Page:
Particularly interesting is St. Paul's teaching on the value of the resurrection as the determinant element of his Christological concept, linked also to his personal experience of the risen one.

Thus at the beginning of his Letter to the Romans he writes: "Paul, a servant of Jesus Christ, called to be an apostle, set apart for the Gospel of God which he promised beforehand through his prophets in the holy Scriptures, the Gospel concerning his Son, who was descended from David according to the flesh, and designated Son of God in power according to the Spirit of holiness by his resurrection from the dead, Jesus Christ our Lord" (1:1-4).

This means that from the very first moment of his human conception and birth (descended from David), Jesus was the eternal Son of God become Son of Man. In the resurrection this divine sonship was manifested in all its fullness through the power of God. God restored Jesus to life by the work of the Holy Spirit (cf. Rom 8:11) and constituted him in the glorious state of kyrios (cf. Phil 2:9-11; Rom 14:9; Acts 2:36). Jesus merited under a new, messianic title the recognition, worship and glory of the eternal name of Son of God (cf. Acts 13:33; Heb 1:1-5; 5:5).

Paul had expounded this same doctrine in the synagogue of Antioch in Pisidia on the sabbath day. At the invitation of the leaders of the synagogue, he spoke to announce that as the high point of the economy of salvation, effected between the lights and shadows of the history of Israel, God had raised up Jesus from the dead. For many days Jesus had appeared to those who came up with him from Galilee to Jerusalem and these were now his witnesses to the people. "And we," the Apostle concluded, "bring you the good news that what God promised to our fathers, he has fulfilled to us their children by raising Jesus; as also it is written in the second psalm: 'You are my Son, today I have begotten you'"(Acts 13:32-34: cf. Ps 2:7).

For Paul there is an assimilation of ideas between the glory of Christ's resurrection and Christ's eternal divine sonship, which is fully revealed in that victorious conclusion of his messianic mission.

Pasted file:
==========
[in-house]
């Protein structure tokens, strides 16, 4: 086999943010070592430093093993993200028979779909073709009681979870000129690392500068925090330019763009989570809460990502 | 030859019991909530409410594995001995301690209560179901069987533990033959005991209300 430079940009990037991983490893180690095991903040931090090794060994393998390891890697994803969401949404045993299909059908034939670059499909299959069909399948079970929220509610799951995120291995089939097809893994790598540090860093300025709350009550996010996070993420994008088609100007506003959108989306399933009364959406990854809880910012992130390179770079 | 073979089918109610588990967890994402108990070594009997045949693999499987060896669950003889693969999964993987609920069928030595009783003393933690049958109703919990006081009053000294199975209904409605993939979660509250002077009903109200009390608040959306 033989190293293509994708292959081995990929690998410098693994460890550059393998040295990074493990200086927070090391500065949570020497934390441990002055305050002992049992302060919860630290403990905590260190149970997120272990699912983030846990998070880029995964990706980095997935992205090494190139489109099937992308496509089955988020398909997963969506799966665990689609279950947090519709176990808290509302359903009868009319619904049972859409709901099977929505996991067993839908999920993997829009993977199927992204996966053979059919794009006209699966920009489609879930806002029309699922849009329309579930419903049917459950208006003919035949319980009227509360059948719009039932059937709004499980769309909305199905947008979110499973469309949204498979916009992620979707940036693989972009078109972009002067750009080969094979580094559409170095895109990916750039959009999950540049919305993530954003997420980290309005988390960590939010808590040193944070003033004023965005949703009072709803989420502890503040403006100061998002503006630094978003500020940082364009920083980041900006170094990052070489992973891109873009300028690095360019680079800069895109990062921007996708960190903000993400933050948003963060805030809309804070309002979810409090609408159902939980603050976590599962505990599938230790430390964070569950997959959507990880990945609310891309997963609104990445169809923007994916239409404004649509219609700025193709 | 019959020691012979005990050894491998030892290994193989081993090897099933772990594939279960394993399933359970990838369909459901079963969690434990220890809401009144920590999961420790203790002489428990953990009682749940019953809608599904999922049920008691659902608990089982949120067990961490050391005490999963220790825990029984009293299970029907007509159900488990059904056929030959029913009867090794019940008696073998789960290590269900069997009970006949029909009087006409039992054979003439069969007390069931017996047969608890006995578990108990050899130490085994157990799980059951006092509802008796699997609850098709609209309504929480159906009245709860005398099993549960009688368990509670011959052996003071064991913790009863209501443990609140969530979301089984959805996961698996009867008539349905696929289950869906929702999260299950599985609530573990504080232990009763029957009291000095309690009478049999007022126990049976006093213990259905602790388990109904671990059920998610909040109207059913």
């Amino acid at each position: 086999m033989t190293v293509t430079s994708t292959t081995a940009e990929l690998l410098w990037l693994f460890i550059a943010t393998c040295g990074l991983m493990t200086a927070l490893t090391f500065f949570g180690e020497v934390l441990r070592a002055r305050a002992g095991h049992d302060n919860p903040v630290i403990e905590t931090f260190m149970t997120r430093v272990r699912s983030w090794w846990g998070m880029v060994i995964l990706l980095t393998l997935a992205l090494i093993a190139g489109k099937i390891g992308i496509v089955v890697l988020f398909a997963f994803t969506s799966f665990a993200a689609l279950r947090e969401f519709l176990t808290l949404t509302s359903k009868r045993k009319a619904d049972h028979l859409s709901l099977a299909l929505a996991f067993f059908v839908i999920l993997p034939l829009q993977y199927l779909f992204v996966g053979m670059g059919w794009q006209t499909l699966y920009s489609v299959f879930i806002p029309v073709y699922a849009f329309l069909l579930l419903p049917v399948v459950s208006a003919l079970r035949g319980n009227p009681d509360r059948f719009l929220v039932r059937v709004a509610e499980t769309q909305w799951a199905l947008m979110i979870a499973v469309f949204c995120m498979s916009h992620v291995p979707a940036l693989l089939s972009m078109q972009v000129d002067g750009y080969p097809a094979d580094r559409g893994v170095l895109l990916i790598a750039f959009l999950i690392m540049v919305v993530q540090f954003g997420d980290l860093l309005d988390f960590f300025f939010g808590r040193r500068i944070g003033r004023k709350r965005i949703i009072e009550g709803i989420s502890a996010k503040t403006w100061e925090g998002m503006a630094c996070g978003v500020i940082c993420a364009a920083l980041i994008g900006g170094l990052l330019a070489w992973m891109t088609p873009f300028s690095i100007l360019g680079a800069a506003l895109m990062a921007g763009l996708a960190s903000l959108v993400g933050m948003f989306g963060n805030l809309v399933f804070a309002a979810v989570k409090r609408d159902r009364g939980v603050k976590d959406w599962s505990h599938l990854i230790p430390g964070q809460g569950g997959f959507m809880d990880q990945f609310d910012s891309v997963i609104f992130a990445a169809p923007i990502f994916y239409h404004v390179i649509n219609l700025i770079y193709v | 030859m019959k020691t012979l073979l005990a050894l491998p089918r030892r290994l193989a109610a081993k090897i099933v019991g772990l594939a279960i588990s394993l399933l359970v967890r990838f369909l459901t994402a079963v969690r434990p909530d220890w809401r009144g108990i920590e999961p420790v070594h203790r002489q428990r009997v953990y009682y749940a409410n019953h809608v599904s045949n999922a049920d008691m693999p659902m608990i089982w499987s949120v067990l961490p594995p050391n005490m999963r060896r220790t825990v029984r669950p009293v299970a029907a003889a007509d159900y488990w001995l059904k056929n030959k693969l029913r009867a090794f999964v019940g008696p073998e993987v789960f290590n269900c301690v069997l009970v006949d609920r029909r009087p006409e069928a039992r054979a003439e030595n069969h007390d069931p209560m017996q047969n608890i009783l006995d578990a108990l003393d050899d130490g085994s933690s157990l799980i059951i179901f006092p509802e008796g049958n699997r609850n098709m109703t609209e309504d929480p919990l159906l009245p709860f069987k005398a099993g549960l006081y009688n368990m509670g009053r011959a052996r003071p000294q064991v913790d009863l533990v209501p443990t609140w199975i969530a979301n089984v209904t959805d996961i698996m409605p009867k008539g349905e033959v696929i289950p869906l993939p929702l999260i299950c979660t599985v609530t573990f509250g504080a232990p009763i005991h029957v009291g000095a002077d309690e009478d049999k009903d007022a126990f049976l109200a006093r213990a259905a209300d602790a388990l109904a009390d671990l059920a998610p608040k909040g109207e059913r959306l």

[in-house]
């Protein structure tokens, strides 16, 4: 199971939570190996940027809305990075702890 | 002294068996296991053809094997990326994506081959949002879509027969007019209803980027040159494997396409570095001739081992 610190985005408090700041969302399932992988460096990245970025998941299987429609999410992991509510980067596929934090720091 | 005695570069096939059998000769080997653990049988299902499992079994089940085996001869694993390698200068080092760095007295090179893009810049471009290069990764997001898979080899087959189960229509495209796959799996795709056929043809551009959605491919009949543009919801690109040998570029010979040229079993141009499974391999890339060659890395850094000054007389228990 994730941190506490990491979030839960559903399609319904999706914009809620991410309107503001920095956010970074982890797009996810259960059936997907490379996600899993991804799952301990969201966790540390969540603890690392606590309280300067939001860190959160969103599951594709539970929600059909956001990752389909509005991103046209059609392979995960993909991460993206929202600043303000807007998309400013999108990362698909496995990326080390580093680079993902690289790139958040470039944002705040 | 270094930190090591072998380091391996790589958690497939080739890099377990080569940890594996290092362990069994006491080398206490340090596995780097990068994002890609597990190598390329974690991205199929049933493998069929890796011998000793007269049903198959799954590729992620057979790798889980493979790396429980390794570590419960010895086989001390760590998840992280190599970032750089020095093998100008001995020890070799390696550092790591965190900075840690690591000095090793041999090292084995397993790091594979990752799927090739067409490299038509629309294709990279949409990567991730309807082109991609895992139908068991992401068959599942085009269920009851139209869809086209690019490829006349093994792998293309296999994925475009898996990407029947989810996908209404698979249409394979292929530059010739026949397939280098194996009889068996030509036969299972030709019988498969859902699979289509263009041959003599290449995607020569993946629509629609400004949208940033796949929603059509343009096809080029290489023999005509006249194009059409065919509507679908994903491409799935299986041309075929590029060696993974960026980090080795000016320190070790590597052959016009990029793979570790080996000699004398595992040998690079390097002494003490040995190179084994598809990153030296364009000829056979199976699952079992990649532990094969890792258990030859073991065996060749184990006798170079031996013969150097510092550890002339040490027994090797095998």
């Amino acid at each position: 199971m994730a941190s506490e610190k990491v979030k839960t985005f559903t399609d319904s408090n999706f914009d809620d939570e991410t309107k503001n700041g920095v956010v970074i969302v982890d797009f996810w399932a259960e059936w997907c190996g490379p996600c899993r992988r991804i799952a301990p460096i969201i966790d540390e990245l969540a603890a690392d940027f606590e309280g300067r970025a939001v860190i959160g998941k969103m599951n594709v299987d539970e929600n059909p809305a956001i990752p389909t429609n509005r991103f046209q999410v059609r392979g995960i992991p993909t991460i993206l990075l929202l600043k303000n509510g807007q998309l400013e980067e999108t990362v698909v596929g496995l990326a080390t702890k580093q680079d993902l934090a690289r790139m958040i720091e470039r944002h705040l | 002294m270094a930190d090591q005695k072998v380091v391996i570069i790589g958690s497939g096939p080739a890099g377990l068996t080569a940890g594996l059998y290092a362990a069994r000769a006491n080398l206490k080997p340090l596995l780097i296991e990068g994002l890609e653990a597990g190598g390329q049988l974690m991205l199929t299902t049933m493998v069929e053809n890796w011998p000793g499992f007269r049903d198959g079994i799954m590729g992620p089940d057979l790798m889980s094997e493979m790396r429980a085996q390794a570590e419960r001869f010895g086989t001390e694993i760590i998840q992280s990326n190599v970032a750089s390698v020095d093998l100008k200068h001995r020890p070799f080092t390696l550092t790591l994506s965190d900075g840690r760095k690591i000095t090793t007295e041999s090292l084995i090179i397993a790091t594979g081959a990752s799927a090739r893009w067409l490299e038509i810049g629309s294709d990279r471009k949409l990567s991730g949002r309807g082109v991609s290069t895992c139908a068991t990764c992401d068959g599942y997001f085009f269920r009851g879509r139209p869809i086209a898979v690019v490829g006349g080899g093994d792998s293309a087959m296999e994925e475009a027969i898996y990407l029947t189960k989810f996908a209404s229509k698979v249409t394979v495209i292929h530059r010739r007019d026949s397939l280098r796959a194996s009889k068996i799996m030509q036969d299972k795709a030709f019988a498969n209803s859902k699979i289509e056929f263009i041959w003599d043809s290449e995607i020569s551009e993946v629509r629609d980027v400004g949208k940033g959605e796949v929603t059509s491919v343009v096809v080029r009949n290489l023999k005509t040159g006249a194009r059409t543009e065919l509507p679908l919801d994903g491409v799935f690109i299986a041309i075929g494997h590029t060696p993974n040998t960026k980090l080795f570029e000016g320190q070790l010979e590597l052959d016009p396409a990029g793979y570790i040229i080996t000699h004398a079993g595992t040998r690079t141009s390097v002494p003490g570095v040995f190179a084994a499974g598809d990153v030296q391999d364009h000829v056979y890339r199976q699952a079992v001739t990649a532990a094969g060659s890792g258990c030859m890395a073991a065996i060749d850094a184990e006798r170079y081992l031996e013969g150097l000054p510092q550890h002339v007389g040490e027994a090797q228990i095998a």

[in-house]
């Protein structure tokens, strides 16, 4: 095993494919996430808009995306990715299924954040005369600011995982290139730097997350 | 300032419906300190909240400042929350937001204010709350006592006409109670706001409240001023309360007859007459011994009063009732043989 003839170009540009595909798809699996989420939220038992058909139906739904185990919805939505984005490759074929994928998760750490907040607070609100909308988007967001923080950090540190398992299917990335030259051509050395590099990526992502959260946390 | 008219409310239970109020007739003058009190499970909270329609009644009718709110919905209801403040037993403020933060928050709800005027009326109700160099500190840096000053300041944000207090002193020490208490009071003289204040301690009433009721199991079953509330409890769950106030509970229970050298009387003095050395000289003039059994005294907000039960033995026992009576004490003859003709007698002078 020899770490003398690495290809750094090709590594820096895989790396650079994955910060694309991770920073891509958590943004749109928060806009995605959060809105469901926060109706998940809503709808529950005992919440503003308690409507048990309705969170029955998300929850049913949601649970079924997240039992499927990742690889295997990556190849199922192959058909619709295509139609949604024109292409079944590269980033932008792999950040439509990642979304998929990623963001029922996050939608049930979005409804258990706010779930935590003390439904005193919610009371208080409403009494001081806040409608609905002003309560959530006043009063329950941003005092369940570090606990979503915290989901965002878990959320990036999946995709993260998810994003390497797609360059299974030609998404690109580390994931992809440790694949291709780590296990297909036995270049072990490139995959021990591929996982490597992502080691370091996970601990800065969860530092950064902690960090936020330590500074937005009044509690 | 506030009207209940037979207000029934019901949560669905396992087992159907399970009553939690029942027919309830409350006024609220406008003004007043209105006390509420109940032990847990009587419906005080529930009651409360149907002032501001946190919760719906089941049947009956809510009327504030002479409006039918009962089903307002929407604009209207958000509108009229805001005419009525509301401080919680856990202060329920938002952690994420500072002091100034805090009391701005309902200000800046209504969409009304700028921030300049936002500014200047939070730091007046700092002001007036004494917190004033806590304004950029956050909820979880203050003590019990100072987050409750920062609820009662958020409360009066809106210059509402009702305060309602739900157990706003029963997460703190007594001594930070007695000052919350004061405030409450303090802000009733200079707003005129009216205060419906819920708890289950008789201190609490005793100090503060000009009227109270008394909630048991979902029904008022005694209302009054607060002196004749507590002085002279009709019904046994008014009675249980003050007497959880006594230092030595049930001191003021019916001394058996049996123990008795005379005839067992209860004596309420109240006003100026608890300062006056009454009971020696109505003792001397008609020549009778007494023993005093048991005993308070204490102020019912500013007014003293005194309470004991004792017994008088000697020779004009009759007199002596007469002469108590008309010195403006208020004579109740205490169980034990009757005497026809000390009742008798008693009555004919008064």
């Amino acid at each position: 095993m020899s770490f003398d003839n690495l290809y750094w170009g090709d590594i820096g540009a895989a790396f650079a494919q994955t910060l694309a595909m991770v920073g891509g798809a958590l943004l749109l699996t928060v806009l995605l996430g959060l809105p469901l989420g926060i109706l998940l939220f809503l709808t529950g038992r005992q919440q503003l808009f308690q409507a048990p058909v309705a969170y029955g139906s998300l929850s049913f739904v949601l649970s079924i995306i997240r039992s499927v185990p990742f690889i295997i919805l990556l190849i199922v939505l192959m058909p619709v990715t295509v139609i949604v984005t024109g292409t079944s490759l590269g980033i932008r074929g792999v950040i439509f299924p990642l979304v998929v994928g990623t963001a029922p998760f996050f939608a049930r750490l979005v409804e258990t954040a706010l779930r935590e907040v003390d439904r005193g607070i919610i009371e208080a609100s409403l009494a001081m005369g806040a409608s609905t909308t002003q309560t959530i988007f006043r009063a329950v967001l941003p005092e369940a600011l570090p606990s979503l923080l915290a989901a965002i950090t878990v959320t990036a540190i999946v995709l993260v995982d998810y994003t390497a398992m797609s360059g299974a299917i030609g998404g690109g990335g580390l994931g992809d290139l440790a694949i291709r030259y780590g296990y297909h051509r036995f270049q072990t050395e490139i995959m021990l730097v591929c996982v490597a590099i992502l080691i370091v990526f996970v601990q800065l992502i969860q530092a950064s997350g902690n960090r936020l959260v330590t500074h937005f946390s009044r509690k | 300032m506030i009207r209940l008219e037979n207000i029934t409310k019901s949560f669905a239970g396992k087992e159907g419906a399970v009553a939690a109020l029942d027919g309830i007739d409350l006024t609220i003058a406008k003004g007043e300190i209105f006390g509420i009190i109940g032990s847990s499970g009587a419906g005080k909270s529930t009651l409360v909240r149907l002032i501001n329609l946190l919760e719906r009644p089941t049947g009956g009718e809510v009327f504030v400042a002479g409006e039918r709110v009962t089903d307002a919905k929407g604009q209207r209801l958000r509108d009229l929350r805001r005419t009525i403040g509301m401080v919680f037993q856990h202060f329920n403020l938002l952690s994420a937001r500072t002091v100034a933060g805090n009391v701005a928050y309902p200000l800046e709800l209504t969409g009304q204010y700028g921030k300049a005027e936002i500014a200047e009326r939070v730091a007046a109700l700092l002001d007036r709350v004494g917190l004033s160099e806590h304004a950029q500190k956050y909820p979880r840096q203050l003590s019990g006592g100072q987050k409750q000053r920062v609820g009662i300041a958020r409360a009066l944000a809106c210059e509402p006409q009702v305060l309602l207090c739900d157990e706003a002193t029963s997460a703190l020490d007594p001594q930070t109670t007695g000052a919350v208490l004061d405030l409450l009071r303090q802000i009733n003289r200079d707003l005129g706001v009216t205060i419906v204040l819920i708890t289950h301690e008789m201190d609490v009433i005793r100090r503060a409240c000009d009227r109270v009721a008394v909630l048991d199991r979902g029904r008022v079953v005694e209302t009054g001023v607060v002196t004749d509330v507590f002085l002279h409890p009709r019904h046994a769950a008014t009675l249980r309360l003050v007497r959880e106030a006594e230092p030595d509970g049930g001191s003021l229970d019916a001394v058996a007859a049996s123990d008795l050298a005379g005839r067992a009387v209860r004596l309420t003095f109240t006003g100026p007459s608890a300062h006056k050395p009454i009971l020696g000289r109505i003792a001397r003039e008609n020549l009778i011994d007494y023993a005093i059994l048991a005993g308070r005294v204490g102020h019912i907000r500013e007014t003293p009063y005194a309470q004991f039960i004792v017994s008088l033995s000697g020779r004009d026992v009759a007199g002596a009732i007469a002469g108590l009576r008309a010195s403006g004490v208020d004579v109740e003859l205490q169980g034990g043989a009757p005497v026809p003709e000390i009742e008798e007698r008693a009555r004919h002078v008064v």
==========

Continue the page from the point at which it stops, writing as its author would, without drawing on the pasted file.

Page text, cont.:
Paul's personal experience of the Lord

This glory of kyrios manifests that power of the risen one (Man-God) whom Paul had known by personal experience at the moment of his conversion on the road to Damascus. Then he too heard himself called to be an apostle (though not one of the Twelve), inasmuch as he was an eye-witness of the living Christ.

Paul received from him the power to face all the toil and bear all the suffering of his mission. Paul's spirit was so marked by that experience that in his teaching and witness he gave precedence to the idea of the power of the risen one over that of sharing in Christ's sufferings, which was also dear to him.

That which he had verified in his personal experience he proposed to the faithful as a rule of thought and a norm of life:

"Indeed I count everything as loss because of the surpassing worth of knowing Christ Jesus my Lord...in order that I may gain Christ and be found in him...so that I may know him and the power of his resurrection, and may share his sufferings, becoming like him in his death, that if possible I may attain the resurrection from the dead" (Phil 3:8-11).

At this point his thought turned to his experience on the road to Damascus: "...because Christ Jesus has made me his own" (Phil 3:12).

As appears from the texts quoted, Christ's resurrection is closely connected with the mystery of the Incarnation of the Son of God. It is its fulfillment, according to God's eternal plan.

Rather, it is the supreme crowning of all that Jesus had revealed and wrought throughout his whole life, from his birth to his passion and death, by his deeds, miracles, teaching, example of perfect holiness and above all by his transfiguration. He had never revealed directly the glory which he had with the Father "before the world was made" (Jn 17:5), but he concealed this glory in his humanity until the definitive emptying of himself (cf. Phil 2:7-8) through his death on the cross.

The resurrection reveals the fact that "in Christ the whole fullness of the deity dwells bodily" (Col 1:19).

Thus the resurrection completes the manifestation of the content of the Incarnation. It can therefore be said that it is also the fullness of revelation. It stands therefore, as we have said, at the center of the Christian faith and of the Church's preaching."

See also

Pope John Paul II General Audience: The Resurrection is a Historical Event that Transcends History (1st March 1989)

Pope John Paul II General Audience: The Saving Power of the Resurrection (15th March 1989)

Pope John Paul II General Audience The Resurrection of the Body (8th August 1990)

Pope Benedict XVI Urbi et Orbi Message (Easter 2009)

Pope Benedict XVI General Audience Wednesday 15th April 2009